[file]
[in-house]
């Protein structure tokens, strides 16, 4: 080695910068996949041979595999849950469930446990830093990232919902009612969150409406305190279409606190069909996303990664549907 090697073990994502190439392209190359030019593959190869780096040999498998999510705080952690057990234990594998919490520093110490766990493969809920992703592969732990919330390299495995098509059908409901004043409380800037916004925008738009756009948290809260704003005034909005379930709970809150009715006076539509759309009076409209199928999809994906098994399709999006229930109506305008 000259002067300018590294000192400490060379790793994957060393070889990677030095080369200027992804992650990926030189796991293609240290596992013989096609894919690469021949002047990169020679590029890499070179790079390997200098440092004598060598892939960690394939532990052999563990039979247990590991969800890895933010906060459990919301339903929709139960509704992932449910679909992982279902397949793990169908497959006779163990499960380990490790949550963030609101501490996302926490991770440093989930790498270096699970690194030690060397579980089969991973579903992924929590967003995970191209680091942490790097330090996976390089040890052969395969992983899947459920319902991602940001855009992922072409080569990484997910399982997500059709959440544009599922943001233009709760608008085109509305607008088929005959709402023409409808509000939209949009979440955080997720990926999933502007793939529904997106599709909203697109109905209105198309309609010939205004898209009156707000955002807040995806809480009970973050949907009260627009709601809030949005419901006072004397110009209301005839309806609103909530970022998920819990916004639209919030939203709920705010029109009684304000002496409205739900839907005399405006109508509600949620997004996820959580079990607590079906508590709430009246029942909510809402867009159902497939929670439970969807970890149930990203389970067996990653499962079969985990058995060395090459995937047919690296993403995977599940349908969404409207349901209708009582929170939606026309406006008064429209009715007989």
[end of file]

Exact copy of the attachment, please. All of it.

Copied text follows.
[in-house]
């Protein structure tokens, strides 16, 4: 080695910068996949041979595999849950469930446990830093990232919902009612969150409406305190279409606190069909996303990664549907 090697073990994502190439392209190359030019593959190869780096040999498998999510705080952690057990234990594998919490520093110490766990493969809920992703592969732990919330390299495995098509059908409901004043409380800037916004925008738009756009948290809260704003005034909005379930709970809150009715006076539509759309009076409209199928999809994906098994399709999006229930109506305008 000259002067300018590294000192400490060379790793994957060393070889990677030095080369200027992804992650990926030189796991293609240290596992013989096609894919690469021949002047990169020679590029890499070179790079390997200098440092004598060598892939960690394939532990052999563990039979247990590991969800890895933010906060459990919301339903929709139960509704992932449910679909992982279902397949793990169908497959006779163990499960380990490790949550963030609101501490996302926490991770440093989930790498270096699970690194030690060397579980089969991973579903992924929590967003995970191209680091942490790097330090996976390089040890052969395969992983899947459920319902991602940001855009992922072409080569990484997910399982997500059709959440544009599922943001233009709760608008085109509305607008088929005959709402023409409808509000939209949009979440955080997720990926999933502007793939529904997106599709909203697109109905209105198309309609010939205004898209009156707000955002807040995806809480009970973050949907009260627009709601809030949005419901006072004397110009209301005839309806609103909530970022998920819990916004639209919030939203709920705010029109009684304000002496409205739900839907005399405006109508509600949620997004996820959580079990607590079906508590709430009246029942909510809402867009159902497939929670439970969807970890149930990203389970067996990653499962079969985990058995060395090459995937047919690296993403995977599940349908969404409207349901209708009582929170939606026309406006008064429209009715007989």